Proposition 14 June 6, 2010
I decided to vote for Proposition 14, which makes the general election a runoff between the two highest polling primary candidates even if they are in the same party. I decided that the effect of the proposition might be to weaken the power of social conservatives in the Republican Party, but to strengthen social conservatives in the much larger Democratic Party. The Democratic Party is divided into two parts: the well funded Hollywood establishment, whose priority is social liberalism, and what I call
the South and East LA Democrats, who have very different priorities and who mostly voted for Proposition 8, which defines marriage as every civilized nation in the world, Christian heritage or not, did until ten years ago – as between a man and a woman. Proposition 14 will make it easier for alternatives to the Hollywood Democrats not to have to carry the label Republican, which is unacceptable in East and South Los Angeles, and still be competitive.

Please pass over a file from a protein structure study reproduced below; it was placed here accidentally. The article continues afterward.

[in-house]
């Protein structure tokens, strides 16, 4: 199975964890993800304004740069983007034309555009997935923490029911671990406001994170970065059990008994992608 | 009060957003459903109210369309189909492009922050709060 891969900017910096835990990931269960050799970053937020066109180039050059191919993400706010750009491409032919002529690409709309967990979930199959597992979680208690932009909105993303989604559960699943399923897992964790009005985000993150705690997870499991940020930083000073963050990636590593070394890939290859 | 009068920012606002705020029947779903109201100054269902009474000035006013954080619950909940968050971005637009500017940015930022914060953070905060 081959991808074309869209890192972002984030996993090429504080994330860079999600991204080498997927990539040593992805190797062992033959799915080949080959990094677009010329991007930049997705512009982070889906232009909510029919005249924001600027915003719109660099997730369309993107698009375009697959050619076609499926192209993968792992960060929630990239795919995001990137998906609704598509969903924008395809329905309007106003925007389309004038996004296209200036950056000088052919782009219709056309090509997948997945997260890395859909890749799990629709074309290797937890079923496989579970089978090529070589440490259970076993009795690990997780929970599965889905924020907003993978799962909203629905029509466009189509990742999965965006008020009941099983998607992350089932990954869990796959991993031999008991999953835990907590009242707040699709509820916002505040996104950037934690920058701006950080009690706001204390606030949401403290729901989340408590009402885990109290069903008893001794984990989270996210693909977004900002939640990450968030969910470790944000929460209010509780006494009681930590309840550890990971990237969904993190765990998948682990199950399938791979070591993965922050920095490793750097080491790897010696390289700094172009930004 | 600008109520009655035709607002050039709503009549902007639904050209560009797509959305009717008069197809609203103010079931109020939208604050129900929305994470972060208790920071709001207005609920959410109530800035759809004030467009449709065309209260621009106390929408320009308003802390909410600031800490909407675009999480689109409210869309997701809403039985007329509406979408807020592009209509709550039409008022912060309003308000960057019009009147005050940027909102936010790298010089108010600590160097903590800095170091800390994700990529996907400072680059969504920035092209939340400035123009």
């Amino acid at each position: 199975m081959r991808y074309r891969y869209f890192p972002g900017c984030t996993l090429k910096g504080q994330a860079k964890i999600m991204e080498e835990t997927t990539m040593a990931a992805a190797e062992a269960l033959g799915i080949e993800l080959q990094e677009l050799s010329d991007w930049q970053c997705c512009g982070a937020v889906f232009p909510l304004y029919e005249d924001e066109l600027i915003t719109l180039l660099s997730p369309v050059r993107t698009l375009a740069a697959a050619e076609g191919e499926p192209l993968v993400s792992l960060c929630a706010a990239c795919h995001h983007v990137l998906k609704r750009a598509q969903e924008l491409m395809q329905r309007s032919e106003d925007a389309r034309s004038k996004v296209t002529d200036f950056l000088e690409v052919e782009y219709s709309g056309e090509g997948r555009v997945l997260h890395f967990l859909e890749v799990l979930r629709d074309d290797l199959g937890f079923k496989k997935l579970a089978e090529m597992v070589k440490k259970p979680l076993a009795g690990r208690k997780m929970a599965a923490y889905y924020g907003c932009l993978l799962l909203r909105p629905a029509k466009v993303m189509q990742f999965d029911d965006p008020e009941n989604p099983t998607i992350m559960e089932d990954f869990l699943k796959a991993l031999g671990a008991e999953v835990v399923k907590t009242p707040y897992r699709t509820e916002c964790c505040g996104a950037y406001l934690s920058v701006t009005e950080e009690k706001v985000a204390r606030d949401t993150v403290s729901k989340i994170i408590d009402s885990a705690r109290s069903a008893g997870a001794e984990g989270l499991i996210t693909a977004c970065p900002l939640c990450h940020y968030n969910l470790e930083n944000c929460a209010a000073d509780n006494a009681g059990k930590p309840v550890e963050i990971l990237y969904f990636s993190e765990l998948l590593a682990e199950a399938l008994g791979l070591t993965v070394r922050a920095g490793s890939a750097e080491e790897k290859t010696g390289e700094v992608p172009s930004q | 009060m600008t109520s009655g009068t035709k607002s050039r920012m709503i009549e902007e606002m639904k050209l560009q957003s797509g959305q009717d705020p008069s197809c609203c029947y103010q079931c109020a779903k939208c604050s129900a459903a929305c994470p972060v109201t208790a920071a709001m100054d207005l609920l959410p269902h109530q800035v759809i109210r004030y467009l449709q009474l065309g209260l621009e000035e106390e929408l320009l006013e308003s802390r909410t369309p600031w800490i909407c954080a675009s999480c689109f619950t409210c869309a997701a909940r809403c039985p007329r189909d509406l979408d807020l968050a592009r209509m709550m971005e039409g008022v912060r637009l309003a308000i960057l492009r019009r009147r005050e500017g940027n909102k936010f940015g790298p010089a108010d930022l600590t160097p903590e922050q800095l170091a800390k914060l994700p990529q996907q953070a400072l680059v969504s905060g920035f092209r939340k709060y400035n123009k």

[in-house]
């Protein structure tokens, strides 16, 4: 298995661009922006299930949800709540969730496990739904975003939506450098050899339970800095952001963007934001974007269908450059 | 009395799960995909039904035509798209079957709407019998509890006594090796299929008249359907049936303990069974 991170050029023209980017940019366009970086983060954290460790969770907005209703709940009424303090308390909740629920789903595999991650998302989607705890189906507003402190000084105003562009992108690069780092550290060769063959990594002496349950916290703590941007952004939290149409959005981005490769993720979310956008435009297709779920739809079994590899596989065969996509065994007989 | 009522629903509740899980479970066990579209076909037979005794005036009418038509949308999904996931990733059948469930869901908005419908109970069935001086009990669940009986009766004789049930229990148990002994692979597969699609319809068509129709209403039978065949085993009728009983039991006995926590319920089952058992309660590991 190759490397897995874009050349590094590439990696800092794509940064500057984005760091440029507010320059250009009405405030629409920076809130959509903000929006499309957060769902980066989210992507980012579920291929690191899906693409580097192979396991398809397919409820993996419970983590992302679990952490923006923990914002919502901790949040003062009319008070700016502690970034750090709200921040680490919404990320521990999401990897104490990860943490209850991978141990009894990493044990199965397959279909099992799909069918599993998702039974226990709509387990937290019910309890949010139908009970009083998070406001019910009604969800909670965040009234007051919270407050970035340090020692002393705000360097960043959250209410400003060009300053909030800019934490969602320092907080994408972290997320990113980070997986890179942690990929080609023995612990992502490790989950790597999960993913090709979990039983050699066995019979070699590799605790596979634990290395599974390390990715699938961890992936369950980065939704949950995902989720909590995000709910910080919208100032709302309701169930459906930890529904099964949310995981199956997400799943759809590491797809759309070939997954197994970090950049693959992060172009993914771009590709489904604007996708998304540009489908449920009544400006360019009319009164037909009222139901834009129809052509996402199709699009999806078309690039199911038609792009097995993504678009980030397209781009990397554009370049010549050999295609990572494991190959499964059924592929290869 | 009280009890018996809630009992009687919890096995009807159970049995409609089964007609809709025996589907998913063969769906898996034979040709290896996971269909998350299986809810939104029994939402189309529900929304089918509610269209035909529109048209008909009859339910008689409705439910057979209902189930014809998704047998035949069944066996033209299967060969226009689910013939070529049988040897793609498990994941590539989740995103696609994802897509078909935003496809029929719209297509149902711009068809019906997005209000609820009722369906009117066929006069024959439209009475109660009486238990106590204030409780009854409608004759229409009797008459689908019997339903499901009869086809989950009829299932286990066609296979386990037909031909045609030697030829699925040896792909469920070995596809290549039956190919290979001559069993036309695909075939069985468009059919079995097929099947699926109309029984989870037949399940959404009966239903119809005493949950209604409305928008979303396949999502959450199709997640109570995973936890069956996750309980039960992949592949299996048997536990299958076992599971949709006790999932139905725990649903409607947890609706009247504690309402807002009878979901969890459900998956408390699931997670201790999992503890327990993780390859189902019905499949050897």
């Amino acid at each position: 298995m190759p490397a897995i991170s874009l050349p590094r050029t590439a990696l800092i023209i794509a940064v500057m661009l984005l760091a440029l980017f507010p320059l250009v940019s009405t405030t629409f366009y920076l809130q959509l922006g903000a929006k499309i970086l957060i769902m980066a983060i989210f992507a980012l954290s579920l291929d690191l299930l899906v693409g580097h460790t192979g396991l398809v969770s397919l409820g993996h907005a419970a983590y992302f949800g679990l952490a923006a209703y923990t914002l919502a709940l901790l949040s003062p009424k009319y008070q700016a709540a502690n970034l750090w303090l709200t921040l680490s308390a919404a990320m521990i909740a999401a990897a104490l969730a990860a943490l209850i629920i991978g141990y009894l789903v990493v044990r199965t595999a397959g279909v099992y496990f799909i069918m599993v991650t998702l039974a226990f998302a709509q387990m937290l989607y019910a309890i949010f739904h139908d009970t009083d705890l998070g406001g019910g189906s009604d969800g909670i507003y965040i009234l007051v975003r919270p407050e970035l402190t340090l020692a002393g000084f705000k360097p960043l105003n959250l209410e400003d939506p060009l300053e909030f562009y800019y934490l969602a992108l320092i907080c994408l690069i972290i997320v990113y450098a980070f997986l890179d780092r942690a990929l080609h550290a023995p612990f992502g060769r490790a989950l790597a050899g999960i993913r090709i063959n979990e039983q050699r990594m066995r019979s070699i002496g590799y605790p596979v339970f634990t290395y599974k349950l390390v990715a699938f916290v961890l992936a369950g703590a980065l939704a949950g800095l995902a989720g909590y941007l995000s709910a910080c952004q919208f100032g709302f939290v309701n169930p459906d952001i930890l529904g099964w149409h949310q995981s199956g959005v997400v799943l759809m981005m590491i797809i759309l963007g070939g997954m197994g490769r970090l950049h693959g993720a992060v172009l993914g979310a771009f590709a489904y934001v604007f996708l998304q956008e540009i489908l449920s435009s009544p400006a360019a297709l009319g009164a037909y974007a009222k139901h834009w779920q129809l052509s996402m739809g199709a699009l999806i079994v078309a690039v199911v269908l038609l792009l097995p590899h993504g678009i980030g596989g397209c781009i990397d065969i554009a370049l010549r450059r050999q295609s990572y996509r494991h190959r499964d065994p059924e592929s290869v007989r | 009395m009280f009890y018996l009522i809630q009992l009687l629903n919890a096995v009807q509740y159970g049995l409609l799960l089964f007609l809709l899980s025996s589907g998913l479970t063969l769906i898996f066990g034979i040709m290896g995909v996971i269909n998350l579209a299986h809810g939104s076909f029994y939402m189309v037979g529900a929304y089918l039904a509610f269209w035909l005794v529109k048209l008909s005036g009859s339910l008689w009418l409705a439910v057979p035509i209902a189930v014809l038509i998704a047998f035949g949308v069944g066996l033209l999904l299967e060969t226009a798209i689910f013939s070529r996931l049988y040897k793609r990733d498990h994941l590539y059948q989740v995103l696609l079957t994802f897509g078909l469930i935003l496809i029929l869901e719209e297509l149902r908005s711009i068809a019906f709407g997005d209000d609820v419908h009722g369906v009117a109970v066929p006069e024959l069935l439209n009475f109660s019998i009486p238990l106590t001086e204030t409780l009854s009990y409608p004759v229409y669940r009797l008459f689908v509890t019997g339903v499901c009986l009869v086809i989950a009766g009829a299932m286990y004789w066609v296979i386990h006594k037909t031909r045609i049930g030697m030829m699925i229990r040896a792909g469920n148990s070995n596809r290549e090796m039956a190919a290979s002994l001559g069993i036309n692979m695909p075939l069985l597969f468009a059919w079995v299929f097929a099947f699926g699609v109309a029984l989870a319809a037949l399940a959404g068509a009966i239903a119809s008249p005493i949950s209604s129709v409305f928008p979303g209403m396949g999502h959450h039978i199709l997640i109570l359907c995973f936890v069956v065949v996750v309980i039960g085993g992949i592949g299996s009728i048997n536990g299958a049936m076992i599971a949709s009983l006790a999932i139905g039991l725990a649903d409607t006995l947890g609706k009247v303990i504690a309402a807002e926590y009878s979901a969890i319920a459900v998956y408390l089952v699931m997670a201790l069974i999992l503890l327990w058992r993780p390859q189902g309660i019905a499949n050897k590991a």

In some ways this proposition is not fair to minor parties. My solution to the problem for minor political parties is the New York State rule. In New York State, they have parties like the Conservative or Liberal that are permitted to nominate Republican or Democratic candidates as also their own, and have them so labeled on the ballot: but if they do not like the Republicans or Democrats, they can nominate their own candidates instead. As it is now, the Greens, Libertarians, Peace and Freedom, and American Independent cannot share candidates with the larger parties. This would enable them to do so, and give them more weight.